FOR OTHERS, IT’S the temptation to buy contraband–and the promise of a high resale value–that draws them to forbidden objects.
The US Fish & Wildlife Service hopes both types of people will help fatten its bank account.
Every year, the US Fish & Wildlife Service seizes thousands of objects made of animal parts: ostrich skin boots, lizard trimmed watches and wallets, and weasel fur coats, to name just a few.
The number of seized items has become overwhelming; however, and with 1.5 million items in storage, the FWS is trying to clean house, selling 300,000 items online through Lone Star Auctions.
Though the agency would prefer not to have to make money by selling the very items it forbids others to traffic, FWS officials say there’s no better way to dispose of these objects. The last auction, held in 1999, netted the agency $500,000 in profits, all of which were directed toward wildlife conservation.
Some activists, though, are outraged by what they view as hypocrisy on the part of the FWS. One senior member of PETA had the following to say about the auction, as reported by The Wall Street Journal:
Ashley Byrne, a senior campaigner with the animal-rights group PETA… argues that the sale just stimulates demand for weasel coats and python-trimmed figurines. Instead, she says, the agency should donate the merchandise to PETA. She has laid in quite a store of fake blood to splash on the shiny green snakeskin shoes and the weathered leather jackets trimmed with fox fur. She would like to put the bloodied goods on display anywhere she can, next to video monitors rolling footage of “animals being skinned alive or bludgeoned to death.” The juxtaposition will make would-be shoppers queasy, Ms. Byrne promises. “As opposed,” she says, “to perpetuating the idea that it’s OK to turn an animal into a keychain.”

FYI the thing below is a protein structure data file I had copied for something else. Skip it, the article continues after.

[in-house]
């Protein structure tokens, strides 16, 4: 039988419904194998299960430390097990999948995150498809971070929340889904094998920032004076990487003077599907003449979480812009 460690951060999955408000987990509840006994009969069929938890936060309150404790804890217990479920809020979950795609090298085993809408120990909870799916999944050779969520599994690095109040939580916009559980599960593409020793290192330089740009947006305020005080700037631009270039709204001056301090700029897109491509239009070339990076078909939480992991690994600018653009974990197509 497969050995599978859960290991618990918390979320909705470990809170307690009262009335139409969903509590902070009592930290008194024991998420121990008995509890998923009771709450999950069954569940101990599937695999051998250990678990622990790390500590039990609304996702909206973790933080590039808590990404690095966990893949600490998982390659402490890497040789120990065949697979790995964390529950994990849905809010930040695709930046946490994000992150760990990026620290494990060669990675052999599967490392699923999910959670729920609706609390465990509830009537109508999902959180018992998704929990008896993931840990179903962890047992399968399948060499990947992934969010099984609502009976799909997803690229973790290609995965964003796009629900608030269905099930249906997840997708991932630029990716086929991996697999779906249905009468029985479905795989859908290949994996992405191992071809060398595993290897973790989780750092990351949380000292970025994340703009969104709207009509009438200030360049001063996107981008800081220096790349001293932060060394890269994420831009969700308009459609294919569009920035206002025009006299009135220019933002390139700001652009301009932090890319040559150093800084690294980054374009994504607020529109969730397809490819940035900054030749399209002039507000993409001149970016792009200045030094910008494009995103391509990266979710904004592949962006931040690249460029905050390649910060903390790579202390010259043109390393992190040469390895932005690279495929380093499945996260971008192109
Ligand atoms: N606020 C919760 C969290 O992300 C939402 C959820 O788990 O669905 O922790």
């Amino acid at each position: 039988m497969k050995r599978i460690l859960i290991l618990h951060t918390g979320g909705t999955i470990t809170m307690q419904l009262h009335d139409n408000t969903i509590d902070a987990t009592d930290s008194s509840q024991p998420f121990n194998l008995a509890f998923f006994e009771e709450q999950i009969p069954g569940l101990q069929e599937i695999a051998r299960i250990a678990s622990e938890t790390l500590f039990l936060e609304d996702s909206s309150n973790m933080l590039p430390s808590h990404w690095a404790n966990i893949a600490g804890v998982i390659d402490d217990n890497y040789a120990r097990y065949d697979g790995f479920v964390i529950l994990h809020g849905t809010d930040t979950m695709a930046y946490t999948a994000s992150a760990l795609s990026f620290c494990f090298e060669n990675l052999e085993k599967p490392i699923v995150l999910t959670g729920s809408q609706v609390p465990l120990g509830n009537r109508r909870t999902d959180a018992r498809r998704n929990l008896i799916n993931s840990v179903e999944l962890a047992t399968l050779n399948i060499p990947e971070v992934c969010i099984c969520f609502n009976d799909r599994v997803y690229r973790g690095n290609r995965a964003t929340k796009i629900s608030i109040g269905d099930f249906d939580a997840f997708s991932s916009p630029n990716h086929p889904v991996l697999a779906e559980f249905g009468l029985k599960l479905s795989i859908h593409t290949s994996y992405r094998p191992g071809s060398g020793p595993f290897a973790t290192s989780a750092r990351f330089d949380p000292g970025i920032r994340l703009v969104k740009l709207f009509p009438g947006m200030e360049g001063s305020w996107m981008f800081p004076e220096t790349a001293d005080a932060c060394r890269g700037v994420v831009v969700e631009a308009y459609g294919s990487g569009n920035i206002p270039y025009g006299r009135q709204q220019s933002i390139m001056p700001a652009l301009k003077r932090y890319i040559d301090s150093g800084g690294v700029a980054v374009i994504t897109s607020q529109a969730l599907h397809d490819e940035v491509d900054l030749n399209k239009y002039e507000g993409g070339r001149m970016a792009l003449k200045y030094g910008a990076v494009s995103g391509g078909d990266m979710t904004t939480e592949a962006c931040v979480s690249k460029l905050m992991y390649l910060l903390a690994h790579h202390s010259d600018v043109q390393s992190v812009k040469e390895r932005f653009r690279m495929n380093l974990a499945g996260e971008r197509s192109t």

What do you think? Should the FWS sell these goods or dispose of them without making money? Share your thoughts in the comments!
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Julie Schwietert Collazo is a writer, editor, researcher, and translator currently in New York, formerly of Mexico City and San Juan. She is Matador's managing editor and is the lead faculty member of MatadorU's travel writing program.
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